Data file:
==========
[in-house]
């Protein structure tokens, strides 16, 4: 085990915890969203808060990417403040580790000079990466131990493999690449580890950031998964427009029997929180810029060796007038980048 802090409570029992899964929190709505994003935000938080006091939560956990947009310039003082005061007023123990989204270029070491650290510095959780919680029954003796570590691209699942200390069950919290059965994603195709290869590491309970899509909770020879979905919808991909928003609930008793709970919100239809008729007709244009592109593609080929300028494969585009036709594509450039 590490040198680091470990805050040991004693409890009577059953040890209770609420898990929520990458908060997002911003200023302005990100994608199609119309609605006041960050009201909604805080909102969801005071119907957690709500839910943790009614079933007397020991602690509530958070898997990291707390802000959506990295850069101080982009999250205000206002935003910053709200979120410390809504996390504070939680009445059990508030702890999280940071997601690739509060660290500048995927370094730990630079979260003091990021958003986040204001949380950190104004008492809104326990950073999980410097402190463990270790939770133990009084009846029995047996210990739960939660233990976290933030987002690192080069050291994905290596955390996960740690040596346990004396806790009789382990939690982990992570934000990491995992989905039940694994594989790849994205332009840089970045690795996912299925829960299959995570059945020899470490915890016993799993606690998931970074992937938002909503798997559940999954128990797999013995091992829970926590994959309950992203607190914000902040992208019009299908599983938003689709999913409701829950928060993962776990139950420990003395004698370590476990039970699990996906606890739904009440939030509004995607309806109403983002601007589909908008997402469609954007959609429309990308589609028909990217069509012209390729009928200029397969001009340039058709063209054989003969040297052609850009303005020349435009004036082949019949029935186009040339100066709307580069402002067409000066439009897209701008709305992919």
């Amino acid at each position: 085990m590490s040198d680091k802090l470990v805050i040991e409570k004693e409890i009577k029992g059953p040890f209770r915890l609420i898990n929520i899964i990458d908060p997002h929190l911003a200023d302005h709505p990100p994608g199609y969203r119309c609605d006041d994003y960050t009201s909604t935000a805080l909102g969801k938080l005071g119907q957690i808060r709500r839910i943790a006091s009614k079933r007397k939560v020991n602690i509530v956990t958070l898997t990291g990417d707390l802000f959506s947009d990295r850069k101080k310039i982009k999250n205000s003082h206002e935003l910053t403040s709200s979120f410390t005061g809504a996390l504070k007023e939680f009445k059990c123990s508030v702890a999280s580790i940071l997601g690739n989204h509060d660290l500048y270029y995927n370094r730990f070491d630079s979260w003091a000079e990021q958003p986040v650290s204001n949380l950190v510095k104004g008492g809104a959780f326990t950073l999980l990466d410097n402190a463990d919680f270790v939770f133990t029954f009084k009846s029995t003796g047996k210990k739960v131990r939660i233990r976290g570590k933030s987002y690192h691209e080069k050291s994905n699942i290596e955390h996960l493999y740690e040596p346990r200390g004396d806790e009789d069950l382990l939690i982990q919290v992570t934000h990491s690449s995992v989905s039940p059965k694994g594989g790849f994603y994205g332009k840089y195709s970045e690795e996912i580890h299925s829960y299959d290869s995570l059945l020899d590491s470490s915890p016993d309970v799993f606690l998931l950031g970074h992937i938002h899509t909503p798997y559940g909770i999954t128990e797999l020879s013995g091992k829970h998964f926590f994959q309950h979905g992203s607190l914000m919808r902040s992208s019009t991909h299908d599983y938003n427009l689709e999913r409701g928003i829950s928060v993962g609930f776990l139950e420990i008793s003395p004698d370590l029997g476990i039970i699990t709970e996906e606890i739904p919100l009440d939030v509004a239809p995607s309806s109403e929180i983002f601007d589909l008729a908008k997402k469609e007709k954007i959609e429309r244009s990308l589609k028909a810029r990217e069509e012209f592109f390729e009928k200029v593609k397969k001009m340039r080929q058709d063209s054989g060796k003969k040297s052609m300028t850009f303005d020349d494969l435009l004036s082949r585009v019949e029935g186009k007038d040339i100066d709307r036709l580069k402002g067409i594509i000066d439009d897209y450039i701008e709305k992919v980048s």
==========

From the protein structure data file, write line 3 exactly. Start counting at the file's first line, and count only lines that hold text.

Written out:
């Amino acid at each position: 085990m590490s040198d680091k802090l470990v805050i040991e409570k004693e409890i009577k029992g059953p040890f209770r915890l609420i898990n929520i899964i990458d908060p997002h929190l911003a200023d302005h709505p990100p994608g199609y969203r119309c609605d006041d994003y960050t009201s909604t935000a805080l909102g969801k938080l005071g119907q957690i808060r709500r839910i943790a006091s009614k079933r007397k939560v020991n602690i509530v956990t958070l898997t990291g990417d707390l802000f959506s947009d990295r850069k101080k310039i982009k999250n205000s003082h206002e935003l910053t403040s709200s979120f410390t005061g809504a996390l504070k007023e939680f009445k059990c123990s508030v702890a999280s580790i940071l997601g690739n989204h509060d660290l500048y270029y995927n370094r730990f070491d630079s979260w003091a000079e990021q958003p986040v650290s204001n949380l950190v510095k104004g008492g809104a959780f326990t950073l999980l990466d410097n402190a463990d919680f270790v939770f133990t029954f009084k009846s029995t003796g047996k210990k739960v131990r939660i233990r976290g570590k933030s987002y690192h691209e080069k050291s994905n699942i290596e955390h996960l493999y740690e040596p346990r200390g004396d806790e009789d069950l382990l939690i982990q919290v992570t934000h990491s690449s995992v989905s039940p059965k694994g594989g790849f994603y994205g332009k840089y195709s970045e690795e996912i580890h299925s829960y299959d290869s995570l059945l020899d590491s470490s915890p016993d309970v799993f606690l998931l950031g970074h992937i938002h899509t909503p798997y559940g909770i999954t128990e797999l020879s013995g091992k829970h998964f926590f994959q309950h979905g992203s607190l914000m919808r902040s992208s019009t991909h299908d599983y938003n427009l689709e999913r409701g928003i829950s928060v993962g609930f776990l139950e420990i008793s003395p004698d370590l029997g476990i039970i699990t709970e996906e606890i739904p919100l009440d939030v509004a239809p995607s309806s109403e929180i983002f601007d589909l008729a908008k997402k469609e007709k954007i959609e429309r244009s990308l589609k028909a810029r990217e069509e012209f592109f390729e009928k200029v593609k397969k001009m340039r080929q058709d063209s054989g060796k003969k040297s052609m300028t850009f303005d020349d494969l435009l004036s082949r585009v019949e029935g186009k007038d040339i100066d709307r036709l580069k402002g067409i594509i000066d439009d897209y450039i701008e709305k992919v980048s």